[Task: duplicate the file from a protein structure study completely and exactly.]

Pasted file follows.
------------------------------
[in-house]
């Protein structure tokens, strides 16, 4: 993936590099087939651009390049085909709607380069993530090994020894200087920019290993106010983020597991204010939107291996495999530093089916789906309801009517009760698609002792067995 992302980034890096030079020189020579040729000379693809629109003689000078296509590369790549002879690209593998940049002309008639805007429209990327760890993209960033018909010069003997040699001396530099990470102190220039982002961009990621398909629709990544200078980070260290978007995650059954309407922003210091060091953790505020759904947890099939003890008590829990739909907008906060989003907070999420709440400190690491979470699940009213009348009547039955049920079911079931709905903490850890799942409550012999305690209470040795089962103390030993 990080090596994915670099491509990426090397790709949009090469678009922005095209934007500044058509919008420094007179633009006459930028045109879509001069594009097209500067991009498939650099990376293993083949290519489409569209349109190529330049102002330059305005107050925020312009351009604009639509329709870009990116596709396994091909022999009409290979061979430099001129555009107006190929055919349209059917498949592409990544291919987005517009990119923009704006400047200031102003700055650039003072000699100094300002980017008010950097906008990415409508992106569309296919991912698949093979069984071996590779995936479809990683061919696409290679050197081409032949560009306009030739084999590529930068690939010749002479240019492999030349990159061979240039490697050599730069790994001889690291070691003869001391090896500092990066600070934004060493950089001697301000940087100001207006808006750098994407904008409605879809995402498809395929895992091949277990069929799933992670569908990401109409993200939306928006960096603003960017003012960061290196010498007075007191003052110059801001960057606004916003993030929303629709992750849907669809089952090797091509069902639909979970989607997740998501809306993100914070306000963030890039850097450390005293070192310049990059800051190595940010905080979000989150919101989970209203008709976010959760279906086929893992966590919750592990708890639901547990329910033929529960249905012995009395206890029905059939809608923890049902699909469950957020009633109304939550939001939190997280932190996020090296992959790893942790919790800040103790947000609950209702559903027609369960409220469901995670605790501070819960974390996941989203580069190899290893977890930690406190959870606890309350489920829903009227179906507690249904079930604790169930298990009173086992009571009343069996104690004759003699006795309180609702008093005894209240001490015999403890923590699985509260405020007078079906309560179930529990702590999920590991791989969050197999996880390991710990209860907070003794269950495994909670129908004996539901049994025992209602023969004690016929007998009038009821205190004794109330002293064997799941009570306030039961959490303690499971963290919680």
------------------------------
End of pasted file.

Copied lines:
[in-house]
């Protein structure tokens, strides 16, 4: 993936590099087939651009390049085909709607380069993530090994020894200087920019290993106010983020597991204010939107291996495999530093089916789906309801009517009760698609002792067995 992302980034890096030079020189020579040729000379693809629109003689000078296509590369790549002879690209593998940049002309008639805007429209990327760890993209960033018909010069003997040699001396530099990470102190220039982002961009990621398909629709990544200078980070260290978007995650059954309407922003210091060091953790505020759904947890099939003890008590829990739909907008906060989003907070999420709440400190690491979470699940009213009348009547039955049920079911079931709905903490850890799942409550012999305690209470040795089962103390030993 990080090596994915670099491509990426090397790709949009090469678009922005095209934007500044058509919008420094007179633009006459930028045109879509001069594009097209500067991009498939650099990376293993083949290519489409569209349109190529330049102002330059305005107050925020312009351009604009639509329709870009990116596709396994091909022999009409290979061979430099001129555009107006190929055919349209059917498949592409990544291919987005517009990119923009704006400047200031102003700055650039003072000699100094300002980017008010950097906008990415409508992106569309296919991912698949093979069984071996590779995936479809990683061919696409290679050197081409032949560009306009030739084999590529930068690939010749002479240019492999030349990159061979240039490697050599730069790994001889690291070691003869001391090896500092990066600070934004060493950089001697301000940087100001207006808006750098994407904008409605879809995402498809395929895992091949277990069929799933992670569908990401109409993200939306928006960096603003960017003012960061290196010498007075007191003052110059801001960057606004916003993030929303629709992750849907669809089952090797091509069902639909979970989607997740998501809306993100914070306000963030890039850097450390005293070192310049990059800051190595940010905080979000989150919101989970209203008709976010959760279906086929893992966590919750592990708890639901547990329910033929529960249905012995009395206890029905059939809608923890049902699909469950957020009633109304939550939001939190997280932190996020090296992959790893942790919790800040103790947000609950209702559903027609369960409220469901995670605790501070819960974390996941989203580069190899290893977890930690406190959870606890309350489920829903009227179906507690249904079930604790169930298990009173086992009571009343069996104690004759003699006795309180609702008093005894209240001490015999403890923590699985509260405020007078079906309560179930529990702590999920590991791989969050197999996880390991710990209860907070003794269950495994909670129908004996539901049994025992209602023969004690016929007998009038009821205190004794109330002293064997799941009570306030039961959490303690499971963290919680």